Farmer charged with illegal disposal, water pollution

New Windsor man accused of dumping waste, animal carcasses

September 16, 2006|By Gina Davis | Gina Davis,Sun Reporter

The owner of a quarantined Carroll County farm faces more than a half-dozen charges of polluting state waterways and illegally disposing of dead animals.

Carroll Schisler Sr., 60, of the 2500 block of Marston Road in New Windsor has been charged with four counts of illegally discharging a pollutant into state waters and four counts of illegally allowing the disposal of solid waste on his farm, a spokesman from Attorney General J. Joseph Curran Jr.'s office said yesterday.

The state alleges that the water pollution, which occurred March 8 and April 1, resulted from decomposing animals and from waste and wastewater. It also alleges that Schisler allowed the disposal of litter in excess of 500 pounds, including dead animals, discarded vehicles and 5-gallon buckets, on the property.

If convicted of the water pollution charge, Schisler could be sentenced up to one year in prison and fined $25,000 for each offense date. The littering charges each carry sentences of up to five years in prison and a fine of $30,000.

The farm has been under state quarantine since April, when an emaciated pig was discovered to be infected with trichinosis, a deadly parasite. The pig later died.

Yesterday, Roland Walker, Schisler's attorney, said, "We have solid defenses and are going to fight back" against the charges.

Walker said that Schisler hired a "recognized service" to test the creek on his farm and that "the water is fine."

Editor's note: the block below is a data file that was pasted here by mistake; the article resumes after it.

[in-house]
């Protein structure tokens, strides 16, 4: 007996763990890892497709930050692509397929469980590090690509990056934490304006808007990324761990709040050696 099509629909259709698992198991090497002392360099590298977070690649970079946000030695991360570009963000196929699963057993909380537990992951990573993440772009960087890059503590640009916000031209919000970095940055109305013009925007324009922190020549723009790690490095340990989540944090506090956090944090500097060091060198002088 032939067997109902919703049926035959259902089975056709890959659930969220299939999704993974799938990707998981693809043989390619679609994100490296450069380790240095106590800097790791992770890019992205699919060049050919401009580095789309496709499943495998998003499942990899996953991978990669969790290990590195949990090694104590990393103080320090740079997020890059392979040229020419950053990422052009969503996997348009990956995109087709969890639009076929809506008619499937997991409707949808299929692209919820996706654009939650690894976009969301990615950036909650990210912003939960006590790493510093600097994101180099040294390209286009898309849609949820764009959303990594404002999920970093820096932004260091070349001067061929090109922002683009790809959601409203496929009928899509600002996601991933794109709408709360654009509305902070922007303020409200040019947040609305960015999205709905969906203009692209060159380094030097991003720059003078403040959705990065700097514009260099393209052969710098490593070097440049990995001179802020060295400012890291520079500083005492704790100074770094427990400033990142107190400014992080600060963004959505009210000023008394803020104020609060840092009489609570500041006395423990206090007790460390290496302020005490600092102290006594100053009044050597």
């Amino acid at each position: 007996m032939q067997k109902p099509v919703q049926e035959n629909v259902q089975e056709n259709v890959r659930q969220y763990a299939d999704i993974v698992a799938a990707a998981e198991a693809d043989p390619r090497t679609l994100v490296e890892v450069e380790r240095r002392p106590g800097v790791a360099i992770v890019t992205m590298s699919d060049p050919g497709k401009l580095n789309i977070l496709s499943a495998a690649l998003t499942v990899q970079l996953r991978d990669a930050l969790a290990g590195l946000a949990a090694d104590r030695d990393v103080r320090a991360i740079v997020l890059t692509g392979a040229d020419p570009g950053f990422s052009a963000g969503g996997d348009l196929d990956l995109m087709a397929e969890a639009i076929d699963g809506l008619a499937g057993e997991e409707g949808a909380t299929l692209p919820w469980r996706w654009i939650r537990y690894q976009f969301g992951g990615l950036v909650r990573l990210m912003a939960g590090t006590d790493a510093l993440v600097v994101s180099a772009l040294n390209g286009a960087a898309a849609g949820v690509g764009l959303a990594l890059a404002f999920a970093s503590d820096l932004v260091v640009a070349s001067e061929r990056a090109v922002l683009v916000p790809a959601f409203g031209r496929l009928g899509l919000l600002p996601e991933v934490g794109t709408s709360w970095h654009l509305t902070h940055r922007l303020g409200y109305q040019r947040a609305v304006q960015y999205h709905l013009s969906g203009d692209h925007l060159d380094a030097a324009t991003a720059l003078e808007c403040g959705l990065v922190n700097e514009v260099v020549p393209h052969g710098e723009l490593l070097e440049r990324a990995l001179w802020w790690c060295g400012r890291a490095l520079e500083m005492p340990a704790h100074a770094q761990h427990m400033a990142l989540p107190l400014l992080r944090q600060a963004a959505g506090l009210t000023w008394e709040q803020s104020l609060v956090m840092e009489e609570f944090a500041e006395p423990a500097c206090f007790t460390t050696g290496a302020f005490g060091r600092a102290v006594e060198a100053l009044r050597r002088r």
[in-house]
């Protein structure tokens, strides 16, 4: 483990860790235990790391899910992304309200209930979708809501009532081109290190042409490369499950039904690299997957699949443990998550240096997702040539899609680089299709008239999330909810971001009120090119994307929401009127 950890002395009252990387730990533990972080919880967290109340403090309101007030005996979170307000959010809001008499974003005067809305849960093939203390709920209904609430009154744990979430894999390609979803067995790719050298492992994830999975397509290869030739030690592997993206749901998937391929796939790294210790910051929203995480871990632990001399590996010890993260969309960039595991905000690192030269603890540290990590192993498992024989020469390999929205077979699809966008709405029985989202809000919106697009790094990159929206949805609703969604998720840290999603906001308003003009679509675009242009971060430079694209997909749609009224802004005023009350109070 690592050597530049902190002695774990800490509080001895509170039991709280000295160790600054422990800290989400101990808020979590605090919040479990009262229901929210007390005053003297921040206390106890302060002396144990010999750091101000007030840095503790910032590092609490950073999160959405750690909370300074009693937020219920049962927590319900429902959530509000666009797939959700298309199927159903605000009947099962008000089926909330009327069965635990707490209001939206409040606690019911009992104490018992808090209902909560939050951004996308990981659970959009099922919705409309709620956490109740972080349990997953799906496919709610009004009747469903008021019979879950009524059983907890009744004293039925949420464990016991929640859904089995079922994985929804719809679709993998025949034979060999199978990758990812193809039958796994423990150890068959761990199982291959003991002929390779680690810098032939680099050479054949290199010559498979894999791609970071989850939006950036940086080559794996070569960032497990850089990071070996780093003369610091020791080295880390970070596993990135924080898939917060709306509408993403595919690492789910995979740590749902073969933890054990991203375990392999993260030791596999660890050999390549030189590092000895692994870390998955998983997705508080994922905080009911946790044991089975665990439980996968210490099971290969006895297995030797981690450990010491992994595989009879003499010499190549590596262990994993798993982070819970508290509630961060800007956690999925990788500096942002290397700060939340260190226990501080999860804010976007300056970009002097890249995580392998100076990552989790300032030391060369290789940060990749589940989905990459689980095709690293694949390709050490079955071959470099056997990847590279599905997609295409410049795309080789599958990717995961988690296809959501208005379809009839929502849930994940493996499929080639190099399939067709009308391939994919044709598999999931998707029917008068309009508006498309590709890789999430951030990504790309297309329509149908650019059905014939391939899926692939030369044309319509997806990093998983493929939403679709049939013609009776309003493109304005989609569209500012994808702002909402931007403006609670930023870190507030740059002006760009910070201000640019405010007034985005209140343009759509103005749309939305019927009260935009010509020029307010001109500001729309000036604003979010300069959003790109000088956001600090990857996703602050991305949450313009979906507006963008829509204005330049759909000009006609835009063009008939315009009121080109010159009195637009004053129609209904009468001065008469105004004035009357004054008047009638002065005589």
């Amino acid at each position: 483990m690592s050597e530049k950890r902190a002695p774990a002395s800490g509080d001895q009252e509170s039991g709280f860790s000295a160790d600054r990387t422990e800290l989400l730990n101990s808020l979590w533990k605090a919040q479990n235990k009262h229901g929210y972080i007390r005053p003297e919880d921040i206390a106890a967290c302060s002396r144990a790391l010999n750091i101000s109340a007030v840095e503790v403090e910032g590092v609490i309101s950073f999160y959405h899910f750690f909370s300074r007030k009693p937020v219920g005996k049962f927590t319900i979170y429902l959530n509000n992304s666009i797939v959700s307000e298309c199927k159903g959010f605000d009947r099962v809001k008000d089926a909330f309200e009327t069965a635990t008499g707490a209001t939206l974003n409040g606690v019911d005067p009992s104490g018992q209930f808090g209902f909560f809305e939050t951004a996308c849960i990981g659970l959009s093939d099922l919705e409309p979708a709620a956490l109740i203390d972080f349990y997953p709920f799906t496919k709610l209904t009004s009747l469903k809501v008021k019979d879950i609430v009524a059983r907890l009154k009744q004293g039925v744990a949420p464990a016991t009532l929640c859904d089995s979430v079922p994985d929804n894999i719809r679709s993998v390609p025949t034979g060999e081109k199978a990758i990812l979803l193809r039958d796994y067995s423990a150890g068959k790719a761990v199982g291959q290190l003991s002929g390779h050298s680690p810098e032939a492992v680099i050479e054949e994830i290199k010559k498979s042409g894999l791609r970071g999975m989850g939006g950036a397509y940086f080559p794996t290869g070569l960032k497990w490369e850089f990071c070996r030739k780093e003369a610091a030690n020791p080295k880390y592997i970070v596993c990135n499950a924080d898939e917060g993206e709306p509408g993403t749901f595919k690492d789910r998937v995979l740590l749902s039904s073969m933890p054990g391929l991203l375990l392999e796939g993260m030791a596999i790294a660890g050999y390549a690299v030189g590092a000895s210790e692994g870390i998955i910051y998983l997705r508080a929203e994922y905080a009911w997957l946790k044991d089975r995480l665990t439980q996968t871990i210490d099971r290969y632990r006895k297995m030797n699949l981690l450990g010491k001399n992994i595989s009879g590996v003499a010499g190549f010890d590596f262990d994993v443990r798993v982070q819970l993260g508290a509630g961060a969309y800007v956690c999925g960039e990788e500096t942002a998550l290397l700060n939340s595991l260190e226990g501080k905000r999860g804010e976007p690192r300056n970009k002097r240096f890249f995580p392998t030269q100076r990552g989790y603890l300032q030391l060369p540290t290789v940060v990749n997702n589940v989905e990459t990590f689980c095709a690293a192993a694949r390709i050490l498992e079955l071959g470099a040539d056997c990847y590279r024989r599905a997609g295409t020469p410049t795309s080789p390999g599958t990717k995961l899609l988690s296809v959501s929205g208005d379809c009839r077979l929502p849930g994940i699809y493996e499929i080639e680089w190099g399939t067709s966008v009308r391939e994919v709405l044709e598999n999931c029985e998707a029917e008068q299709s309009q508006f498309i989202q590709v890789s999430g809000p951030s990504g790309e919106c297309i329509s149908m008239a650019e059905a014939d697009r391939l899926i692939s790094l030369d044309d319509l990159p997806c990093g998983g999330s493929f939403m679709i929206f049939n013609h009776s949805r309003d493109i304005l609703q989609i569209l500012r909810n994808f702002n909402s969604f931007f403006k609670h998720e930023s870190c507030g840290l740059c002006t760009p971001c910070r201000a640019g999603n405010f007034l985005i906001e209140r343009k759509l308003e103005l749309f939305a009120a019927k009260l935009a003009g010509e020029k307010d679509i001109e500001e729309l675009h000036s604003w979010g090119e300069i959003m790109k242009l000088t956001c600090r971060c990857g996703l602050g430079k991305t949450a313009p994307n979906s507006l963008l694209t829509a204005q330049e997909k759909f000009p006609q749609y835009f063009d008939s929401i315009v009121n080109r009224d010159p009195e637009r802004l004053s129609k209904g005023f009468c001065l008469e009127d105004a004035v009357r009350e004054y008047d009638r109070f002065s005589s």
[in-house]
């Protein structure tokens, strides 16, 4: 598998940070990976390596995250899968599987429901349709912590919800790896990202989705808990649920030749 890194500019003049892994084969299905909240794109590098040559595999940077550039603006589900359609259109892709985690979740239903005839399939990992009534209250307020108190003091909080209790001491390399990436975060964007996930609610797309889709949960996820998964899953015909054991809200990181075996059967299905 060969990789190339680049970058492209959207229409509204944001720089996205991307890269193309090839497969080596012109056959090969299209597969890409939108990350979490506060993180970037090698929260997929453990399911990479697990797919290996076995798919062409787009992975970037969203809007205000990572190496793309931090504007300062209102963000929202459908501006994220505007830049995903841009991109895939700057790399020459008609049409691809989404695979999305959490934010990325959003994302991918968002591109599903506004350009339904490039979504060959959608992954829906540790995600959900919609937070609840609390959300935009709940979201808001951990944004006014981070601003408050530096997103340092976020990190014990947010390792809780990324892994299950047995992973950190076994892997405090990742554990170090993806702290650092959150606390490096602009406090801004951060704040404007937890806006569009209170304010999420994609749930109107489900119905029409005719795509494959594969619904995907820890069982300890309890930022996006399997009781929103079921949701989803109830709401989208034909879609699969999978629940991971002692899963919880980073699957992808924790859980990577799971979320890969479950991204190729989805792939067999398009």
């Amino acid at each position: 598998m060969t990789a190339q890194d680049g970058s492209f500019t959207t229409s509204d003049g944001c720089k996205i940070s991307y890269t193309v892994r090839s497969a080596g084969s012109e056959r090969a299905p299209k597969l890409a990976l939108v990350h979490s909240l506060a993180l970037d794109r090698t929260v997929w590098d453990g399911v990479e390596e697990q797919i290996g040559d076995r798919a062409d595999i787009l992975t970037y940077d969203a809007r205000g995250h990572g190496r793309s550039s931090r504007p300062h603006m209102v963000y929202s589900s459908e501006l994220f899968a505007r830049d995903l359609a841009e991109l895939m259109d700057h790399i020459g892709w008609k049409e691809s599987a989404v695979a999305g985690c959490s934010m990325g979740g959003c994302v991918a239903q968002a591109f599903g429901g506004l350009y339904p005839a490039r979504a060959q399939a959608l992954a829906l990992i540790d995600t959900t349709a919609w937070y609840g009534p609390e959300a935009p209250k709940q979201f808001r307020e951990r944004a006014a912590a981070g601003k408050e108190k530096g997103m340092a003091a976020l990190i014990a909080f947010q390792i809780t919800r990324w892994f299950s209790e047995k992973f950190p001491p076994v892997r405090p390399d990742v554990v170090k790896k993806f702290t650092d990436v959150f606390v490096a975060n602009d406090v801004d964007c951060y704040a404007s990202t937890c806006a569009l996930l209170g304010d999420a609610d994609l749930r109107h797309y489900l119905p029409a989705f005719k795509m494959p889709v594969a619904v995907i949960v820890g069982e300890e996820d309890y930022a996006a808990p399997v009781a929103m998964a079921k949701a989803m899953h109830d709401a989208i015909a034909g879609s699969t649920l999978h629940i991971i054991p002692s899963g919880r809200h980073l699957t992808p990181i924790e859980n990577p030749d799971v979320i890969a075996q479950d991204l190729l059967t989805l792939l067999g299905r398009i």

Walker also said that because Schisler's business involves selling animals that he purchases cheaply at auctions, sometimes the animals die of problems that are the result of the previous owners' neglect.

"He carts them [off the farm] as quick as he can," Walker said. "There might be a short period of time when the [dead] animal is on the property, but he disposes of them. They don't lie around."

Edwin Singer, director of the Environmental Health Bureau for Carroll County's Health Department, said he tested water samples this summer taken from Sam's Creek - which is downstream from Schisler's property - and its tributaries.

Singer said he found evidence of some water contamination, but "from a public health standpoint, it was not at a level that is dangerous to human health. It's not something that would substantially increase the risk to humans."

However, he said, the contamination from the creek on the Schisler farm could affect the ecology of downstream waterways.

In addition to yesterday's charges, Schisler and his son, Carroll Schisler Jr., 34, of the 2500 block of Marston Road, were indicted in July on 19 state counts of animal cruelty, feeding garbage to swine and selling contaminated meat on the property. The charges stemmed from two raids by federal and state officials in the spring.

They also face federal charges of operating a slaughterhouse without a license from the U.S. Department of Agriculture.

In July, a federal judge upheld an order banning the commercial slaughter of animals on the farm. The judge also warned the father and son that a violation of the order could bring fines, jail time and even confiscation of the 112-acre farm.

The judge had issued a temporary restraining order on behalf of the U.S. Department of Agriculture, after being shown USDA photographs that documented the July 15 slaughter of a goat or sheep on the farm.

Drivers leaving the farm with bags and coolers of meat told federal inspectors that day that they had purchased live animals that were killed and packaged on the property, according to court documents.

But the elder Schisler told the federal judge that his butcher shop stopped operating in April.

gina.davis@baltsun.com

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